Published on January 13, 2018
1. The Third Street Promenade in Santa Monica The SCAG 2% Strategy for population growth Mayor Garcetti’s Great Streets program Metro’s increasing interest in BRT and other investments along our extensive and underutilized commercial corridors. Move LA’s Grand Boulevards proposal is an amalgam of great ideas that most of you know. Local examples include:
2. A pedestrian orientation that helped pioneer outdoor dining Urban forestry used to great effect Detached parking that serves the whole district Excellent transit access with a transit mall at the south end A strategy for mixed-use residential development all around the Promenade, 30% of which is deed-restricted affordable housing. #1 GREAT IDEA: Third Street Promenade In the 1990s, Move LA Executive Director Denny Zane, then a Santa Monica City Councilmember, led this effort to redevelop downtown. Key features include:
3. #2 GREAT IDEA is SCAG’s 2% Strategy which envisioned something like Grand Boulevards: “By focusing most growth on 2% of the land mass of the region – mostly in centers and corridors and near transit stops – we can accommodate most future growth in ways that strengthen and reinforce the region rather than make it more unmanageable.”
4. Here, for example is Hawthorne Boulevard now… and what it would look like if re-imagined by residents. #3 GREAT IDEA is LA Mayor Garcetti’s Great Streets program, Created to “re-imagine neighborhood centers, one main street at a time.”
5. #4 GREAT IDEA: Measures R & M Metro used these measures to fund what is essentially the transit element of a Grand Boulevards program, setting aside about $4 billion to improve 200 miles of boulevards. What if we created an extensive system of boulevards that could provide the armature for population growth with sustainable transit- oriented development?
6. Promote transit ridership with housing near transit that frequent transit riders can afford; Enable aesthetically pleasing housing for middle-, moderate- and low-income residents; Meet regional housing needs in walkable, bikeable, transit-oriented districts; Reduce the cost of living, air pollution and GHG emissions; Implement strategies to prevent displacement; Ensure transit service investments along Grand Boulevards are distributed equitably across LA County. What are the priority goals of our proposed Grand Boulevards program?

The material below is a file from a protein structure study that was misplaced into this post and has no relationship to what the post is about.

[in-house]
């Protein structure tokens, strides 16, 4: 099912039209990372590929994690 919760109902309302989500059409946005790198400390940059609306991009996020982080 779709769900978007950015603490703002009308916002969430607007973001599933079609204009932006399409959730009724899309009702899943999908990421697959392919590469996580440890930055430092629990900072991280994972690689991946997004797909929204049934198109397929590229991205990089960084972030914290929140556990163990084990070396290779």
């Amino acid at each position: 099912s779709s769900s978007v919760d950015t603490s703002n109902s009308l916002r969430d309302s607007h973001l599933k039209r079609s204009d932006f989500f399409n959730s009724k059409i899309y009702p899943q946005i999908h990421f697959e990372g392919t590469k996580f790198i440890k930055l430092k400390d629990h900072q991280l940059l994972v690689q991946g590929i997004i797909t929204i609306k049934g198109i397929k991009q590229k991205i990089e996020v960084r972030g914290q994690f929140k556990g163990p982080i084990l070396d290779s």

7. A key development priority is to make sure that housing near transit is affordable to frequent transit riders, who are predominantly low-income: 87% of bus riders are people of color with a median income of $14,876; 92% of rail riders are people of color with a slightly higher median income of $19,374; For comparison: 72% of the population of LA County is people of color; LA County’s median income is about $56,000. Making it possible for transit riders to live near transit will leverage Measure R & M investments and benefit residents countywide
8. Create mixed-use, mixed-income districts where people can walk, bike, take transit; Promote development of middle-, moderate-, and low-income housing; Promote a concentration of businesses and activity in districts near transit stations and stops; Prevent displacement of current residents and businesses; Turn underutilized commercial boulevards into economically productive ones; Provide public funding for decoupled or detached parking with the goal of reducing construction costs for developers who wouldn't have to build parking and for businesses that wouldn't need to provide it. Other development objectives for Grand Boulevards include:
9. Urban forestry and other urban greening improvements; Materials that keep surfaces cool such as reflective coatings on roofs, pavements, parking lots, playgrounds to minimize the urban heat island effect; Upgrades to stormwater catch basins to minimize and recycle urban runoff; EV charging stations in strategic locations; Mobility hubs that facilitate access to car- and bike-sharing. These Grand Boulevards would be really cool because of investments in:
10. Measures R and M, including Local Return and bus transit dollars; Funding from transit-oriented development tax-increment-financing districts such as Move LA’s proposal for a TOD-TIF; Resources from the GHG Reduction Fund’s Affordable Housing and Sustainable Communities Program as well as urban forestry programs; Affordable housing resources including funds from Measures H and HHH, the City of LA’s linkage fee, and state-approved housing funds. Where’s the money for transit improvements and community development:
11. It’s important to invest in boulevards, like streets, because…